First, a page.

Stunning New Mars Images Bring The Planet’s Surface Into Focus

Published April 26, 2016
Updated March 26, 2018
Published April 26, 2016
Updated March 26, 2018

These stunning new Mars images show the planet's surface at four times the resolution of any previous photographs ever taken by telescopes.

Mars Images

New photos of Mars, like the one above, reveal the planet’s surface in detail like never before. Image Source: Yu Tao and Jan-Peter Muller, UCL

Scientists have just gotten the best-ever look at Mars — though they still haven’t spotted any aliens.

Nevertheless, the incredible new Mars images (see more below) reveal some of the planet’s most exciting features like never before.

To map the surface of Mars with intense detail, a group of scientists at University College London used a “revolutionary” imaging technique called Super-Resolution Restoration (SRR).

SRR “reveals objects at a resolution up to five times greater” than other previous images of the planet.

Beyond providing sharp images, it can also be used to find safe landing locations for future rover missions, and allow scientists to study far more of the planet than a rover could manage on its own.

In fact, the new SRR Mars images give scientists studying the planet “drone-eye vision” of the surface.


The images show dried up ancient lake beds — adding to the evidence that there’s liquid water on Mars — and the rock formation known as Home Plate.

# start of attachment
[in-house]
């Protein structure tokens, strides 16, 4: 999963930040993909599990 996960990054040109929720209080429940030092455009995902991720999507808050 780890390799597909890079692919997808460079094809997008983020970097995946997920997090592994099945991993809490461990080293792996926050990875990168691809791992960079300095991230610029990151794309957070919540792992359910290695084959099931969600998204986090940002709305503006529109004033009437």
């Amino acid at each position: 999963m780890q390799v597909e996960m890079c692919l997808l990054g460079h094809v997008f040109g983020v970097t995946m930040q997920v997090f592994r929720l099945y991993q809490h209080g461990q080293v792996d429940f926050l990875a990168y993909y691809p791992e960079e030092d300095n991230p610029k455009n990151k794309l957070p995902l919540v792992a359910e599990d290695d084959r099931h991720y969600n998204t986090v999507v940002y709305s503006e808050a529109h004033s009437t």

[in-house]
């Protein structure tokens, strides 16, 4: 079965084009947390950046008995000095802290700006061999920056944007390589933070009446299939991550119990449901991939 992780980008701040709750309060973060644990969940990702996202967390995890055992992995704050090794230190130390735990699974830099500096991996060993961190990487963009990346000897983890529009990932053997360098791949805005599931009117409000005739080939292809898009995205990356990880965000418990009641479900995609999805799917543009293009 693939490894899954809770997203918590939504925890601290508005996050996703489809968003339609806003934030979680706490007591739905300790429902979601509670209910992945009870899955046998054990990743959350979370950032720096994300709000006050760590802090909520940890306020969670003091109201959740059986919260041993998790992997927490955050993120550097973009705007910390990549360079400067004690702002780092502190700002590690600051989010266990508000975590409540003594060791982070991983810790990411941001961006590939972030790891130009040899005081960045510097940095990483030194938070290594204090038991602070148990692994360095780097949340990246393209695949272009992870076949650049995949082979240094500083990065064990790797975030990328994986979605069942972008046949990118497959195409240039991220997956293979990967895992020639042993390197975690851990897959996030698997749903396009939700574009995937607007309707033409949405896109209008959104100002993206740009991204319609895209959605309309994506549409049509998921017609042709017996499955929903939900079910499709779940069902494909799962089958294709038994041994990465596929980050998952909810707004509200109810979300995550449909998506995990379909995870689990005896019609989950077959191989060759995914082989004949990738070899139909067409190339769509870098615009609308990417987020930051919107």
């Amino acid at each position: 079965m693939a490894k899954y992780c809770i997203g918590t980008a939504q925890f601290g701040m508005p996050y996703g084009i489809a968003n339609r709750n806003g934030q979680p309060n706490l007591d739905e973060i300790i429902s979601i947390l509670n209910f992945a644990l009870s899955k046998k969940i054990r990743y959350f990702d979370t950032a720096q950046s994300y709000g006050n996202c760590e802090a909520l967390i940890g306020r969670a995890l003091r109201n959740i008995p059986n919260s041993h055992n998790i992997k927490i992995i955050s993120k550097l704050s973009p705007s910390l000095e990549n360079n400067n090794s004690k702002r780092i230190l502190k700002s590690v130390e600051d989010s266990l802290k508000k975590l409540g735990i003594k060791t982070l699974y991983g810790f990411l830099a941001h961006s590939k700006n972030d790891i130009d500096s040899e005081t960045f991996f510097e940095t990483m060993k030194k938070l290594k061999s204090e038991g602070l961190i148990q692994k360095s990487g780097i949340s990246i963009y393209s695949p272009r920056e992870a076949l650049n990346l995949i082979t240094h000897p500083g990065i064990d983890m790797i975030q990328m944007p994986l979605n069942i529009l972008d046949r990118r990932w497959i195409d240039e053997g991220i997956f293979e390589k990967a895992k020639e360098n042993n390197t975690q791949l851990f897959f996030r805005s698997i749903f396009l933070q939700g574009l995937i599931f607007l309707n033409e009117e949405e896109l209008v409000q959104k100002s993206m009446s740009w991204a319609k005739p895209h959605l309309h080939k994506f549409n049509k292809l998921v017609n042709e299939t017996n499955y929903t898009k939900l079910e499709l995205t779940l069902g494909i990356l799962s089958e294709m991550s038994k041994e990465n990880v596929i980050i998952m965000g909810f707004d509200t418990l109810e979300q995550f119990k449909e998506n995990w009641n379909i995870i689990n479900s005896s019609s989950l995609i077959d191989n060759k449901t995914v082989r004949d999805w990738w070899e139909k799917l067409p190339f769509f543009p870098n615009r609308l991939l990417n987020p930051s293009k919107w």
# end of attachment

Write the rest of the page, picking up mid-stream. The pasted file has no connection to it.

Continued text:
The European Space Agency’s Beagle-2 lander, which lost contact with Earth after it was launched in 2003, and NASA’s MER-A rover, were also both spotted on the planet’s surface.

According to the UCL team, current telescopes, even at their most powerful, can’t sustain the communication bandwidth needed to send high resolution images of the solar system back to Earth due to constraints on their mass and interference from planetary atmospheres.

SRR, on the other hand, is able to produce these high-resolution images by stacking and matching “pictures of the same area taken from different angles.”

The result is that objects as small as five cm can be seen from a 25-cm telescope.

“This will be a game-changer and the start of a new era in planetary exploration,” Professor Jan-Peter Muller from the UCL Mullard Space Science Laboratory said.

The European Space Agency launched the ExoMars Mission last month, which will be followed by a rover in 2018. Both missions will search for alien life.

Elisabeth Sherman
Elisabeth Sherman is a writer living in Jersey City, New Jersey.